The State of Ohio has appealed to the Supreme Court of Ohio. It argues that the Second District went against its own precedent established by Dayton v. Click and other cases. Those cases hold that an outstanding arrest warrant operates to deprive its subject of a reasonable expectation of privacy. The state also argues that a warrant based on a finding of probable cause that an offense has been committed imposes a duty upon police officers to arrest a defendant wherever the defendant is found. Thus, the attenuation doctrine does not apply to situations where there is a pre-existing arrest warrant, because this would focus the courts’ attention on whether the officer’s knowledge of the outstanding arrest warrant is an intervening circumstance, rather than focusing on the fact that the individual has no expectation of privacy in the first place after a warrant has been issued. The Fourth Amendment is not implicated when there is an existing arrest warrant.

Gardner’s Argument

Gardner argues that he was not stopped and searched by an officer attempting to execute the arrest warrant. He was stopped by an officer looking for drugs in a high crime neighborhood. So, the state’s proposition of law is misleading—it is actually asking the Court to find that there is no right to Fourth Amendment protections where a search and seizure is conducted with no knowledge of the warrant and under circumstances completely divorced from the execution of the warrant. Gardner argues that such a rule would excuse any illegal search whenever it is discovered after the fact that the individual has an outstanding warrant, and would encourage exactly the kind of police misconduct the Fourth Amendment protects against.  The U.S. Supreme Court has repeatedly rejected the idea that a search can be retroactively validated by what it turns up later.

Gardner also argues that the attenuation doctrine is not an issue in this case, but if it were found to be, under the three-factor test set forth by the U.S. Supreme Court, there is no attenuation here.  He also argues that determination of the legality of a search and seizure requires more than just determining whether a warrant existed. Finally, Gardner argues that individuals subject to outstanding arrest warrants still have expectations of privacy.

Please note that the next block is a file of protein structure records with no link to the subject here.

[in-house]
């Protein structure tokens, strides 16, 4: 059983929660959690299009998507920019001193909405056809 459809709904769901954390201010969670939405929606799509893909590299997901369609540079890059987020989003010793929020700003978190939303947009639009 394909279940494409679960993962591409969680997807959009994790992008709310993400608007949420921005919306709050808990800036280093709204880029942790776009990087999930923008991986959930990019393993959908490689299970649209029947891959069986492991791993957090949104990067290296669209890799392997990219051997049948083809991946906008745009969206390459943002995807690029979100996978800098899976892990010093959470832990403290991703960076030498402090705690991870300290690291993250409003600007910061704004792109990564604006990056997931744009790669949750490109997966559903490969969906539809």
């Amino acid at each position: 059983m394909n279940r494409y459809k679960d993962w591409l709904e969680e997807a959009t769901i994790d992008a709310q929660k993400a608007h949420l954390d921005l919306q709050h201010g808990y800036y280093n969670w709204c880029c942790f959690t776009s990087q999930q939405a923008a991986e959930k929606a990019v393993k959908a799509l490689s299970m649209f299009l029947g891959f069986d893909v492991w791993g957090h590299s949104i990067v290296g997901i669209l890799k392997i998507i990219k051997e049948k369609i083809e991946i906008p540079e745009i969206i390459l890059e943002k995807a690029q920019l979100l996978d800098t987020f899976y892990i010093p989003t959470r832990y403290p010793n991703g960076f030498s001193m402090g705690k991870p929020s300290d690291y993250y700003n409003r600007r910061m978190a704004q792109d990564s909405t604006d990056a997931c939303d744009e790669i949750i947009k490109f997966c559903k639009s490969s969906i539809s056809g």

State’s Proposed Proposition of Law

When a person is subject to arrest on an outstanding warrant, he or she has no expectation of privacy that would protect him or her from execution of the warrant.

Key Precedent

In Dayton v. Click, 1994 Ohio App. LEXIS 4551 (2d Dist.), officers saw people standing around a vehicle in a high crime area, and the people ran when they saw the officers approach. Officers arrested one man who had no identification and gave a false name because he had outstanding arrest warrants. The Second District noted that the evidence did not show any circumstances justifying a reasonable, articulable suspicion that the defendant was involved in criminal activity. However, it found that the unlawfully obtained evidence did not have to be suppressed. The defendant knew that there were outstanding warrants for his arrest, and thus he had no reasonable expectation of privacy in his vehicle. The mere fact that the officers were not aware of their duty to arrest him until minutes after the stop did not justify application of the exclusionary rule.

Amicus Brief in support of Gardner

A joint amicus brief was filed in this case in support of Gardner by the Ohio Public Defender’s Office, the Cuyahoga County Public Defender’s Office, and Professor Lewis Katz of Case Western Reserve University. Professor Katz teaches criminal law and procedure, and is the author of Ohio Arrest Search and Seizure.

The amicus brief urges the Court to adopt this proposition of law instead of the one proposed by the state:

The discovery by police that the defendant is the subject of an outstanding arrest warrant, unknown to the police at the time of the seizure, has no effect on whether the seizure of the defendant was legal or illegal, and has no effect on whether evidence obtained prior to the discovery of the warrant was legally or illegally obtained, nor on whether evidence obtained prior to the discovery of the arrest warrant should be suppressed.

Student Contributor: Greg Kendall